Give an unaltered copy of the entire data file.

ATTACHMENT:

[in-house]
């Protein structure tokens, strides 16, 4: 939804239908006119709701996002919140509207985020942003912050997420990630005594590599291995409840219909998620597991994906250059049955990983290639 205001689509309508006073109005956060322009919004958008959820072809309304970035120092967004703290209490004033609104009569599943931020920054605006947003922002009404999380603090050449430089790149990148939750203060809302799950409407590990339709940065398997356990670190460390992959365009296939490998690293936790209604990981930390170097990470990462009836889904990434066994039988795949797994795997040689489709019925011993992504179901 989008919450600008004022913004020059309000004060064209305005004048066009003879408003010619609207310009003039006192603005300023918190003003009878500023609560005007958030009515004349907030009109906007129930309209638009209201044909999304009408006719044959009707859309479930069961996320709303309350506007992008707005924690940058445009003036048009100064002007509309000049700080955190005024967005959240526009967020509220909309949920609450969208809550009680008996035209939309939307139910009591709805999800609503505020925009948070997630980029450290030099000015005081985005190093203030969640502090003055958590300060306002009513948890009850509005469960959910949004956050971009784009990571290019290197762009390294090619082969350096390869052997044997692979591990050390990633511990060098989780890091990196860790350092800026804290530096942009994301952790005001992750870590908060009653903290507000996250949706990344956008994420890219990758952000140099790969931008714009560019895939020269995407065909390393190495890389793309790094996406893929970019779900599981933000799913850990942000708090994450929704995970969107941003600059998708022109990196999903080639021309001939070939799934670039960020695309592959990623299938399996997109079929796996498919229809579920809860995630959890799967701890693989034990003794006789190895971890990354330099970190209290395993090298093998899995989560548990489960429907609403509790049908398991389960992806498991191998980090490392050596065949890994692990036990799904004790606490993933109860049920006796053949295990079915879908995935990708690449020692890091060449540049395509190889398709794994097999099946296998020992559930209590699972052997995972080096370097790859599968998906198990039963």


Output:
[in-house]
């Protein structure tokens, strides 16, 4: 939804239908006119709701996002919140509207985020942003912050997420990630005594590599291995409840219909998620597991994906250059049955990983290639 205001689509309508006073109005956060322009919004958008959820072809309304970035120092967004703290209490004033609104009569599943931020920054605006947003922002009404999380603090050449430089790149990148939750203060809302799950409407590990339709940065398997356990670190460390992959365009296939490998690293936790209604990981930390170097990470990462009836889904990434066994039988795949797994795997040689489709019925011993992504179901 989008919450600008004022913004020059309000004060064209305005004048066009003879408003010619609207310009003039006192603005300023918190003003009878500023609560005007958030009515004349907030009109906007129930309209638009209201044909999304009408006719044959009707859309479930069961996320709303309350506007992008707005924690940058445009003036048009100064002007509309000049700080955190005024967005959240526009967020509220909309949920609450969208809550009680008996035209939309939307139910009591709805999800609503505020925009948070997630980029450290030099000015005081985005190093203030969640502090003055958590300060306002009513948890009850509005469960959910949004956050971009784009990571290019290197762009390294090619082969350096390869052997044997692979591990050390990633511990060098989780890091990196860790350092800026804290530096942009994301952790005001992750870590908060009653903290507000996250949706990344956008994420890219990758952000140099790969931008714009560019895939020269995407065909390393190495890389793309790094996406893929970019779900599981933000799913850990942000708090994450929704995970969107941003600059998708022109990196999903080639021309001939070939799934670039960020695309592959990623299938399996997109079929796996498919229809579920809860995630959890799967701890693989034990003794006789190895971890990354330099970190209290395993090298093998899995989560548990489960429907609403509790049908398991389960992806498991191998980090490392050596065949890994692990036990799904004790606490993933109860049920006796053949295990079915879908995935990708690449020692890091060449540049395509190889398709794994097999099946296998020992559930209590699972052997995972080096370097790859599968998906198990039963």